Why will ye break a leaf driven to and fro? Why will ye pursue the dry stubble? Why will ye write bitter words against me, and make me possess the iniquities of my youth?
Mercy is seasonable in the time of affliction, as clouds of rain in the time of drought.
Are not my days few? Cease then, and let me alone, that I may take comfort a little—before I go whence I shall not return; even to the land of darkness, and shadow of death!
Let me add, that the excellent lady is informed, by a letter from Mrs. Norton, that Colonel Morden is just arrived in England. He is now the only person she wishes to see.
I expressed some jealousy upon it, lest he should have place given over me in the executorship. She said, That she had no thoughts to do so now; because such a trust, were he to accept of it, (which she doubted,) might, from the nature of some of the papers which in that case would necessarily pass through his hands, occasion mischiefs between my friend and him, that would be worse than death for her to think of.
Poor Belton, I hear, is at death’s door. A messenger is just come from him, who tells me he cannot die till he sees me. I hope the poor fellow will not go off yet; since neither his affairs of this world, nor for the other, are in tolerable order. I cannot avoid going to the poor man. Yet am unwilling to stir, till I have an assurance from you that you will not disturb the lady: for I know he will be very loth to part with me, when he gets me to him.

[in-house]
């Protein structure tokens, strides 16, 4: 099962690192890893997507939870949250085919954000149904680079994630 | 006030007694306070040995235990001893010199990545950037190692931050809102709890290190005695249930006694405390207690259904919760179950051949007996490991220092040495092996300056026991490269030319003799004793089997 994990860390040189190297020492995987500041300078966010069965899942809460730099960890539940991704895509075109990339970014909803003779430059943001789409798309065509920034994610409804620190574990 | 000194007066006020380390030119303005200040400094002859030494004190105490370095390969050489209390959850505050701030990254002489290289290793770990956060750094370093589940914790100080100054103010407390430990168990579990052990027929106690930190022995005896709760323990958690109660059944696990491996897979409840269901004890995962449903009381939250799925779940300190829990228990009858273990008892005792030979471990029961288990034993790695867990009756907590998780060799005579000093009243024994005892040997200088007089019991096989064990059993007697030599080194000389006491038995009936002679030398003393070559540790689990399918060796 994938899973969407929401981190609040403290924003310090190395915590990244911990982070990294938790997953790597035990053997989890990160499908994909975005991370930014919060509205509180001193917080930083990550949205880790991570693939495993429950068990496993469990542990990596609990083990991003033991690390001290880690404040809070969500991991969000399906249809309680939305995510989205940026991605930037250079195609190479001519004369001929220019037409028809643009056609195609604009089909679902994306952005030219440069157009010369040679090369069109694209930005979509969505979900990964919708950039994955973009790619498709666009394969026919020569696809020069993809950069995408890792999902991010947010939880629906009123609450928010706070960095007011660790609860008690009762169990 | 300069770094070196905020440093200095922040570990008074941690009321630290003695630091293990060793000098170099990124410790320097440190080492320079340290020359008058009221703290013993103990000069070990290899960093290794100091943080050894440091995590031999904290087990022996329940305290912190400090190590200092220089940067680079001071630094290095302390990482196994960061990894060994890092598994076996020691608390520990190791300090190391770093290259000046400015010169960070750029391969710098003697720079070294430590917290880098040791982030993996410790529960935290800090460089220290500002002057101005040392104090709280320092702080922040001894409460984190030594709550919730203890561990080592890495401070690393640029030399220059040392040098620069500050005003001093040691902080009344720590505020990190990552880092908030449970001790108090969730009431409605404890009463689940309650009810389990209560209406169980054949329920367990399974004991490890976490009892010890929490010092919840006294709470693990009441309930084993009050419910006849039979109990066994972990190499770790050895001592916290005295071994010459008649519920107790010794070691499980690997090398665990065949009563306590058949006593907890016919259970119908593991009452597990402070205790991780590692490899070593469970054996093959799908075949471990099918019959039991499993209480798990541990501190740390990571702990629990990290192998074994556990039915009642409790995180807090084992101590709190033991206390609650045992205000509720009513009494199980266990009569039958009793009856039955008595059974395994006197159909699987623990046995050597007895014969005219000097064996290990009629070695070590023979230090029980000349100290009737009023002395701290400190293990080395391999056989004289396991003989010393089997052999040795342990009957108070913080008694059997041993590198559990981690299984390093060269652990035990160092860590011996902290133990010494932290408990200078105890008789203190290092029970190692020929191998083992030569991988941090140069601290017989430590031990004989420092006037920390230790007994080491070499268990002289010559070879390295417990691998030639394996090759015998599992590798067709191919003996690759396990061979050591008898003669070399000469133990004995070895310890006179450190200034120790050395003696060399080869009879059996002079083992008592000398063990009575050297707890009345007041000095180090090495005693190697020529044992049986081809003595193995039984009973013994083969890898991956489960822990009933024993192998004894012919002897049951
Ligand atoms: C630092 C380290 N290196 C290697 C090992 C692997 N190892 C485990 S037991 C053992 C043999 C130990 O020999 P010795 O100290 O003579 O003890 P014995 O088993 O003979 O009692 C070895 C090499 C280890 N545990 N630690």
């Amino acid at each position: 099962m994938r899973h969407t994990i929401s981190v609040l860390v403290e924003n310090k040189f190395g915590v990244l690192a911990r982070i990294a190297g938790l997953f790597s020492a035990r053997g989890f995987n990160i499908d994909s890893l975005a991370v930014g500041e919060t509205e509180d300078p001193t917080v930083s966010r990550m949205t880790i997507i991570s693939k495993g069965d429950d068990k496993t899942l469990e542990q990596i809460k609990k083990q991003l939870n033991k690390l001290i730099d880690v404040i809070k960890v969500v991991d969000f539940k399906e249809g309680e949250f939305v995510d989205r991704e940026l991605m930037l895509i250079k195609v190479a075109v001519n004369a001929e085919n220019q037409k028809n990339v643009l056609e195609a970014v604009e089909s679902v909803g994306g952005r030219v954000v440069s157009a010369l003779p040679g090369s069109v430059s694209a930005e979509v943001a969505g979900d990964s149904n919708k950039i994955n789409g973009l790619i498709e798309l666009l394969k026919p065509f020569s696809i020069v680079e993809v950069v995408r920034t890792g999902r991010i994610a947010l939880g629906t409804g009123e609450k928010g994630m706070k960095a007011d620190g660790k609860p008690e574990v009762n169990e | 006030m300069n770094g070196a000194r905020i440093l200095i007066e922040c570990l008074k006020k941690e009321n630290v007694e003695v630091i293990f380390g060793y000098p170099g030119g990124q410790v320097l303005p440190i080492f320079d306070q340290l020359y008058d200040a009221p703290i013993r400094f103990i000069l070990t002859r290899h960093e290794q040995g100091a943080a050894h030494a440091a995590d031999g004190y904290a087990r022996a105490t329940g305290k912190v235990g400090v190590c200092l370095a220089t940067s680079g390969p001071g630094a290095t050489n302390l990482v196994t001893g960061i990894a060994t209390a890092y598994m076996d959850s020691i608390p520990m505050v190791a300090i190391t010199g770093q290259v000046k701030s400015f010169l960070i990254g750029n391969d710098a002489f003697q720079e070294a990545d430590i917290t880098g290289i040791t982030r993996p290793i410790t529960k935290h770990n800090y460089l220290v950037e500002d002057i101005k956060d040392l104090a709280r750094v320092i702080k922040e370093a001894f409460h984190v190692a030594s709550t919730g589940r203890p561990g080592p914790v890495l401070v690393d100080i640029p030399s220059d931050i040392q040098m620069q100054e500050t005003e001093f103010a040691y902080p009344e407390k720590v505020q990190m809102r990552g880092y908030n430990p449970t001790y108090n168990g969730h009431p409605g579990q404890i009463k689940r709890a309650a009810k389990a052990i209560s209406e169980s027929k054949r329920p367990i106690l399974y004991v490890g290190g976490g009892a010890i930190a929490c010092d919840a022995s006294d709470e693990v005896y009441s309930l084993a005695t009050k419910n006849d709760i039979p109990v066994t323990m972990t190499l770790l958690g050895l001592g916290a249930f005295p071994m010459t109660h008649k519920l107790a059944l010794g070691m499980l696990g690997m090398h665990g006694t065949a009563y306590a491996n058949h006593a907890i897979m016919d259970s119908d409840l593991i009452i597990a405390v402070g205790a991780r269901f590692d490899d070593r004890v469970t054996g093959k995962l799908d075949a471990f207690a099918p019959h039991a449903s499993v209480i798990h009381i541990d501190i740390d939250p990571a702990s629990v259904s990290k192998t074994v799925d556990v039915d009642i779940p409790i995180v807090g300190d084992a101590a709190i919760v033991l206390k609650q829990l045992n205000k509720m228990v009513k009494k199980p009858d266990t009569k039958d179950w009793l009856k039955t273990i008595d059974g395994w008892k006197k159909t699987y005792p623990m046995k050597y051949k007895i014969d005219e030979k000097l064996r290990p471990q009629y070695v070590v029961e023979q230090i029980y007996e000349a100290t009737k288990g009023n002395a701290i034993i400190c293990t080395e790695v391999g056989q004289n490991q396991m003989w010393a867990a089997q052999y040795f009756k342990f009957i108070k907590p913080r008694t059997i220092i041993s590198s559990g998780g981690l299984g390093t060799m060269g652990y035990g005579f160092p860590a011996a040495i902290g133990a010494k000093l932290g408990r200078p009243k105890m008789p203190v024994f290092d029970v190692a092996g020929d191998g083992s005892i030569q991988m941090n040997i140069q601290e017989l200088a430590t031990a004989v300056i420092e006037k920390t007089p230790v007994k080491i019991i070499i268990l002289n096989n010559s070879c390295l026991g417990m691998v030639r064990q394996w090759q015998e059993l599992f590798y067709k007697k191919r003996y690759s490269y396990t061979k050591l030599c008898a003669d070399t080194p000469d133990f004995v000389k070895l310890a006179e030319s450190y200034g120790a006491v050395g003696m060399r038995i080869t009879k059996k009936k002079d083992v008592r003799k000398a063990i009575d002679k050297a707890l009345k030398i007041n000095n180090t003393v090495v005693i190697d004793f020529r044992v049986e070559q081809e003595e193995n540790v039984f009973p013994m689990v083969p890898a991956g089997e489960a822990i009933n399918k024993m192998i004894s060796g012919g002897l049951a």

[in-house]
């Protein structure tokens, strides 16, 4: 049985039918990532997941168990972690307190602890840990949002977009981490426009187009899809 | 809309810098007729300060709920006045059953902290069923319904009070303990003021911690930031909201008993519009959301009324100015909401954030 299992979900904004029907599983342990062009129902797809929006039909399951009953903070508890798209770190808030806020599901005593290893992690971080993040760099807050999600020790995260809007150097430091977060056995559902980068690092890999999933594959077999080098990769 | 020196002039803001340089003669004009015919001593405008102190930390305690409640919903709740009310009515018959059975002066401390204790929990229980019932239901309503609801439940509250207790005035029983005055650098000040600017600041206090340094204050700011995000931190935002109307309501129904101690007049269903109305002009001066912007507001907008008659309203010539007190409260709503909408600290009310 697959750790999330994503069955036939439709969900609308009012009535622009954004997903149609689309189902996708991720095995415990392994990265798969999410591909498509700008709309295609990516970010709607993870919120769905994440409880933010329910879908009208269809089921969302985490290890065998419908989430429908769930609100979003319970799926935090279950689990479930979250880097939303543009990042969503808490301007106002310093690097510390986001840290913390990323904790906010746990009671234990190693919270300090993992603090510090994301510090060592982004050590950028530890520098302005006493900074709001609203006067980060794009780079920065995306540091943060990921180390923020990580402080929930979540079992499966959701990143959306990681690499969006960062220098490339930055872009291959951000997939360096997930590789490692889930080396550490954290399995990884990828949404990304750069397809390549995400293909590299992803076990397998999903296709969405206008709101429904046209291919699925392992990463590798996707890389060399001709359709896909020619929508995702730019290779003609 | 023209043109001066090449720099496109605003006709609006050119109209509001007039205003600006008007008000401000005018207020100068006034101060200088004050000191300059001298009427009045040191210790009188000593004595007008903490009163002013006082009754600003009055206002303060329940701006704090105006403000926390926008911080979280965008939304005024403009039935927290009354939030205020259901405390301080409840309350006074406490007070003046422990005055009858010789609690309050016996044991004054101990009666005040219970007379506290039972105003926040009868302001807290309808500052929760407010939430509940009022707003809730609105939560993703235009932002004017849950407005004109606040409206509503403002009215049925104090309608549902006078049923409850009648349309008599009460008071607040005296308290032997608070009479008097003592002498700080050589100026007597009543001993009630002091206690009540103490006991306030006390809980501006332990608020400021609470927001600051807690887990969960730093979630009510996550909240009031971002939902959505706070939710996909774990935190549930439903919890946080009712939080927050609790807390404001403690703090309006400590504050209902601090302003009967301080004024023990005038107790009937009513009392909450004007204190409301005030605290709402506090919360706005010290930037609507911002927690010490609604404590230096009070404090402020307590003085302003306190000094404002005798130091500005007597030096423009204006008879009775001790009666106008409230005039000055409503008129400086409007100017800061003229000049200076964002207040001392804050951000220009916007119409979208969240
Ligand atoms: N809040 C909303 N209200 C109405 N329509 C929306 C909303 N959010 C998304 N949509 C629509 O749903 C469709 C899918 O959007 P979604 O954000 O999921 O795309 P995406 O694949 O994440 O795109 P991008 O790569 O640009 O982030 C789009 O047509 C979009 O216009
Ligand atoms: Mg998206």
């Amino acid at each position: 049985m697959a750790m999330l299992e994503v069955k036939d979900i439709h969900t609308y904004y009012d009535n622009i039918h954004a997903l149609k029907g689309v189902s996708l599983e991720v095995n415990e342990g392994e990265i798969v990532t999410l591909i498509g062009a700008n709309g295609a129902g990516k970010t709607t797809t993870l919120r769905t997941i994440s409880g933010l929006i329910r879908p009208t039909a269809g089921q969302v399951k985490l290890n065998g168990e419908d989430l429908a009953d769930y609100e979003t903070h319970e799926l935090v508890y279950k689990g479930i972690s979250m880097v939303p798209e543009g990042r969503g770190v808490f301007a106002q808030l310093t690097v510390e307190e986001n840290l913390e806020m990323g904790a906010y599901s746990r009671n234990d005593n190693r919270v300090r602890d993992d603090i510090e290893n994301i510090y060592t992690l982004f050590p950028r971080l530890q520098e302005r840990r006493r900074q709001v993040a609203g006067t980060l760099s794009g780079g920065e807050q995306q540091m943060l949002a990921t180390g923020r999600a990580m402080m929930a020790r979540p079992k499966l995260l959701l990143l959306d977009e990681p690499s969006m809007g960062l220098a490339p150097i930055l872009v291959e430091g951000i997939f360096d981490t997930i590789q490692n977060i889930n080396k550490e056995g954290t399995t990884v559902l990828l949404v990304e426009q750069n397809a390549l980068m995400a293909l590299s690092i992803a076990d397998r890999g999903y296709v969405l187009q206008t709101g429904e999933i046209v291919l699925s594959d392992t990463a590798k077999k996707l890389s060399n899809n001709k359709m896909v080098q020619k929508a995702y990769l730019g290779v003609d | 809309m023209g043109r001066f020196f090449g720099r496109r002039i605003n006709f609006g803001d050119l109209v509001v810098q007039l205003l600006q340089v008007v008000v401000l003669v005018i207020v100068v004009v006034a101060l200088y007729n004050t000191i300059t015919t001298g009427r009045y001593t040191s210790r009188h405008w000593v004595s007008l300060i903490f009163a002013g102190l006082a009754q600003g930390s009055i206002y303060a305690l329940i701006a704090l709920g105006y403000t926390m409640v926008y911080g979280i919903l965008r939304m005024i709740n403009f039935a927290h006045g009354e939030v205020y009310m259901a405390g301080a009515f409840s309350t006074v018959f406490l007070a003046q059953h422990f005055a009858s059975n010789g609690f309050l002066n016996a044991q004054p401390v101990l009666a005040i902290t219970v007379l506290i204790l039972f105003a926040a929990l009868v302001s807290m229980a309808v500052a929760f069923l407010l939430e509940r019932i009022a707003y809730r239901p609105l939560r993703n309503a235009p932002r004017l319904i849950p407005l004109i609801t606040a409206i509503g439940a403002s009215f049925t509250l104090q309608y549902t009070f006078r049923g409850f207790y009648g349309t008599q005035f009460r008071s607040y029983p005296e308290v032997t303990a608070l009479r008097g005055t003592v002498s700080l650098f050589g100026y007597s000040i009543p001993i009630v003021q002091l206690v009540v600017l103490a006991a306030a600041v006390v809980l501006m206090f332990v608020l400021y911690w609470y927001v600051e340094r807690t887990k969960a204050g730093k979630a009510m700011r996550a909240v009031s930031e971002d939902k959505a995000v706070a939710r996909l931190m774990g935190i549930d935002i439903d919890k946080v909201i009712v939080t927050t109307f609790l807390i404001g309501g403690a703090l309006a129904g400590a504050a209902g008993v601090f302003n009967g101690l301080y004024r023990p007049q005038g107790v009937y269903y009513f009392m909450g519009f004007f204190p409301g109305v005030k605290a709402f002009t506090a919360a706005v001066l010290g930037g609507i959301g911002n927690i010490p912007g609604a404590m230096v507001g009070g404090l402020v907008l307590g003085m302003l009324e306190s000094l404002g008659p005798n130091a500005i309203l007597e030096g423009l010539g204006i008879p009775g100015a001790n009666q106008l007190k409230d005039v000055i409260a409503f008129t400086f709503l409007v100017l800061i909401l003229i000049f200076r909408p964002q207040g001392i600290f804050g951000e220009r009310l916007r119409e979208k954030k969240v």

Tourville tells me how fast thou mendest: let me conjure thee not to think of molesting this incomparable woman. For thy own sake I request this, as well as for her’s, and for the sake of thy given promise: for, should she die within a few weeks, as I fear she will, it will be said, and perhaps too justly, that thy visit has hastened her end.
In hopes thou wilt not, I wish thy perfect recovery: else that thou mayest relapse, and be confined to thy bed.
Mr. Belford, to miss Clarissa
sat. Morn. Aug. 19.
I think myself obliged in honour to acquaint you that I am afraid Mr. Lovelace will try his fate by an interview with you.
I wish to Heaven you could prevail upon yourself to receive his visit. All that is respectful, even to veneration, and all that is penitent, will you see in his behaviour, if you can admit of it. But as I am obliged to set out directly for Epsom, (to perform, as I apprehend, the last friendly offices for poor Mr. Belton, whom once you saw,) and as I think it more likely that Mr. Lovelace will not be prevailed upon, than that he will, I thought fit to give you this intimation, lest, if he should come, you should be too much surprised.